The Nineteenth Century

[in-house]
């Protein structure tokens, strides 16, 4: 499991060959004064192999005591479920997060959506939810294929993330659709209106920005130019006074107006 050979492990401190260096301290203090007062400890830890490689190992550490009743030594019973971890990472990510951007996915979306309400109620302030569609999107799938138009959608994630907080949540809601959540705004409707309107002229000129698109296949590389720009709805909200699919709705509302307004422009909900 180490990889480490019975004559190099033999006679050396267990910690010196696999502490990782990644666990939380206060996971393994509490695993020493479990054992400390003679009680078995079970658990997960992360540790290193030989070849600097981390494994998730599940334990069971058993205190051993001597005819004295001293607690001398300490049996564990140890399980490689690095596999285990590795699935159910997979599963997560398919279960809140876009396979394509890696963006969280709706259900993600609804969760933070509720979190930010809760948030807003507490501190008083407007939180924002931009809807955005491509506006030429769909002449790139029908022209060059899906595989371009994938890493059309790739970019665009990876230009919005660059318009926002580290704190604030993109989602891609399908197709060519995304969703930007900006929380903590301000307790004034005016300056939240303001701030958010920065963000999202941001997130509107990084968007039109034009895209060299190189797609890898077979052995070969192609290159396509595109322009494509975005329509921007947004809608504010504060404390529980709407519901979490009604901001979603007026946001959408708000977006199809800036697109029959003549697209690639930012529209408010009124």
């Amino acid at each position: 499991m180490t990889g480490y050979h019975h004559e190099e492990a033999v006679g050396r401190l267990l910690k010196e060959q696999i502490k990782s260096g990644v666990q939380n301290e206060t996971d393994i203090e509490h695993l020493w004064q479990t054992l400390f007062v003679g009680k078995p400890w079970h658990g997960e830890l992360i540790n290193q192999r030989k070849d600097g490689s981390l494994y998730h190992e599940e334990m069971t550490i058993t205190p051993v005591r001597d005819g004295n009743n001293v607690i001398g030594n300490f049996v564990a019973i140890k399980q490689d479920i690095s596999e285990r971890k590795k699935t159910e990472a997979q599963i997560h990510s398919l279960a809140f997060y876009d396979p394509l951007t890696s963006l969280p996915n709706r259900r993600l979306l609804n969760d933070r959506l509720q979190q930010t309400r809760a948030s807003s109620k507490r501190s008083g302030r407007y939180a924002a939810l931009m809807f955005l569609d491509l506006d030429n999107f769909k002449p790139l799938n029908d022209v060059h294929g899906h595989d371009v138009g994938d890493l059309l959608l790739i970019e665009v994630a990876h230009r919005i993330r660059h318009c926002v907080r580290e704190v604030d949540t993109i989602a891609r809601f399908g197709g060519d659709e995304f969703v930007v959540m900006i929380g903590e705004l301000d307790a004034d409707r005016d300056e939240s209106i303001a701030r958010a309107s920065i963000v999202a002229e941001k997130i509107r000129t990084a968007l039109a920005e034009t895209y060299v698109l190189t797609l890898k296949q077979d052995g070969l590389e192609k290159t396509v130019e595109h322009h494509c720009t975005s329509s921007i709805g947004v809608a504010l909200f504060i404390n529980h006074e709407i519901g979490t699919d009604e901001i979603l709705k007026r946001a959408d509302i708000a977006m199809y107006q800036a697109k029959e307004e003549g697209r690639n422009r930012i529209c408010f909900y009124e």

With the rise of Romanticism in the early nineteenth century, the supremacy of reason during the Enlightenment was challenged. Romanticism's emphasis on the individual, on nature, and on creativity could, cause some cracks in a family structure, but it also emphasized the image of the child growing like a flower, needing nourishment, and ultimately blossoming. Romanticism was an idealistic state of mind, the belief that a better world was possible through its principles. Victorian family photographs and albums became part of a social face, in which all classes wanted to appear ordered and that would be preserved for generations to come. The cycles of life and the depiction of multiple generations became more important in the second half of the nineteenth century in the United States. The psychological underpinnings of family tensions and relationships found in Degas's Bellelli Family were carried further by Vincent Van Gogh and Paul Gauguin.